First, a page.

I’ve known several candidates and elected representatives who have no problem in sharing their solutions and ideas with constituents and colleague alike. Through passion, facts and skill, they articulate them to prove their merit and pass them into law for the benefit of all Americans.
There are a lot of issues facing American families today that require the direct attention from elected officials, as well as candidates. Leading the pack obviously are jobs and the economy and our budget deficit and debt. Then there’s energy, education and national security.
So it’s disappointing when people take the time and make the effort to run for office, and then fall short because of no substantive plan regarding the topics that most Americans are discussing. Talking points, sound bites and political rhetoric are one thing; it’s another to offer solutions in a coherent, well thought-out manner.
On more than one occasion, I’ve asked candidates for their rendition of what must be done to get people back to work and the economy moving again. I didn’t ask for sound bites but rather an honest plan that reflects well thought-out solutions to our problems. I’m looking for those who can form and articulate a plan, sell it to leadership, and actually get something done.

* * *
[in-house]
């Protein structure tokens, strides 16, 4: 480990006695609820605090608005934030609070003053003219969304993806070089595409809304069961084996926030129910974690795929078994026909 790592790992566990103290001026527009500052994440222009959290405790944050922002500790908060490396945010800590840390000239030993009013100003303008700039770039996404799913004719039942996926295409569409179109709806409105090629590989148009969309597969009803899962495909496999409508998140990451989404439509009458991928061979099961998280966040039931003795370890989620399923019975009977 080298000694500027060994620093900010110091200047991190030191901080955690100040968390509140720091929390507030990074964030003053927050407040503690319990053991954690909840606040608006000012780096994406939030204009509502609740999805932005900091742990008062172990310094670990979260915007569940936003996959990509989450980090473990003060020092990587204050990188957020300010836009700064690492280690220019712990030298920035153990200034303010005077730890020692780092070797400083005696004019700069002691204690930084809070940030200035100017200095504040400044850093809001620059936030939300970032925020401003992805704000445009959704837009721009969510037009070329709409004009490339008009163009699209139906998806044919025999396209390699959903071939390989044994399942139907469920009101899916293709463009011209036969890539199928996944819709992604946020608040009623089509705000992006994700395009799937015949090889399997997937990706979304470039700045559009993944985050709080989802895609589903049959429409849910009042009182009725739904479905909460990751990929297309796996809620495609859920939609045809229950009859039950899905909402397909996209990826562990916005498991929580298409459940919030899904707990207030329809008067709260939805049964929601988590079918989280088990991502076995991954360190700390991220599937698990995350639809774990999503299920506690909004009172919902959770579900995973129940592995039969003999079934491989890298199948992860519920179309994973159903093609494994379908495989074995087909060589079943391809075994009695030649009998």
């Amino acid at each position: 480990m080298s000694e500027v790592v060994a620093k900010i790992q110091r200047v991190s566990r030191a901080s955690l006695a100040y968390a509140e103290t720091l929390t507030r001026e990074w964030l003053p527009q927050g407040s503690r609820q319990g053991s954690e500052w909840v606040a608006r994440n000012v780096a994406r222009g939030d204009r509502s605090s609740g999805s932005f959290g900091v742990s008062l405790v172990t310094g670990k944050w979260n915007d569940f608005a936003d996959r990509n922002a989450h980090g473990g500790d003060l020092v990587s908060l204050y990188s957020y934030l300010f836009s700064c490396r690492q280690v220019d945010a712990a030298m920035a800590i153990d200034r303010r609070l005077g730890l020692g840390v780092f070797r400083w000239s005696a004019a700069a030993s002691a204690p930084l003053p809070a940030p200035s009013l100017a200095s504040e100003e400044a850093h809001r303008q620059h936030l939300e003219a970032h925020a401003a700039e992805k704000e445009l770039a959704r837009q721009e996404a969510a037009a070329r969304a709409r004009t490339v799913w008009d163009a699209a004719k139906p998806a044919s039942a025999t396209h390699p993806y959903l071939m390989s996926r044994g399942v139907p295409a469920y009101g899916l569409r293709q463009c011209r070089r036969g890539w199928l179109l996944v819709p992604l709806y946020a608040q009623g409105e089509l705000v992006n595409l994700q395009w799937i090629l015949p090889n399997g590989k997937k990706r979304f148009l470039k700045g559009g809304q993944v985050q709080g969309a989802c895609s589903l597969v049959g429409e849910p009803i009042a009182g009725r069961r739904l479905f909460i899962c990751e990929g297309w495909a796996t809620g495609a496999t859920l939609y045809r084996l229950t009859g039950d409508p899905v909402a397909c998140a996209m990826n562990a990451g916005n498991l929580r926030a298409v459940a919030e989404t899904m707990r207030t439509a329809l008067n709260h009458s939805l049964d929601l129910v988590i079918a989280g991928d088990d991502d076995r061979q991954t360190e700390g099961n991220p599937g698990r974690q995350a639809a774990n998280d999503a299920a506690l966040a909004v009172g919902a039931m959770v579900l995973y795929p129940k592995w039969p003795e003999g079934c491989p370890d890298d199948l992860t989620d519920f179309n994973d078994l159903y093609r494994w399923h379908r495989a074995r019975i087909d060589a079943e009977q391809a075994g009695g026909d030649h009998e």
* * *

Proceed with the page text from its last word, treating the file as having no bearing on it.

Shouldn’t would-be constituents be offered the opportunity to weigh-in on a candidate’s ideas about important issues before the election, rather than being forced to determine whether they’ve made the right decision several months down the road when it’s too late? After all, elections aren’t likability contests … or are they?
Most of us want to know what the candidate’s plans are for cutting taxes, spending and eliminating waste, so we’d like for them to tell us, in writing, where, how much, and what fiscal effect it’ll have on our country and our pocket book. We also want to know what their plan is for stimulating consumer confidence so as to empower employers to hire more people and get good-paying manufacturing jobs back home.
Banks insist on a business plan before lending money to a business, so why shouldn’t we insist on a plan from those we’re going to pay $175,000 every year and entrust with our country and our lives?
I’m not speaking to you as a Republican or former candidate who promoted a jobs plan of his own, but rather a constituent who’s insisting that other candidates do so as well. I just want some answers, because there’s a whole new generation of Americans depending on them.
Steven R. Rathje is founder/CEO of International Procurement Services Inc. in Cedar Rapids. Comments: email@example.com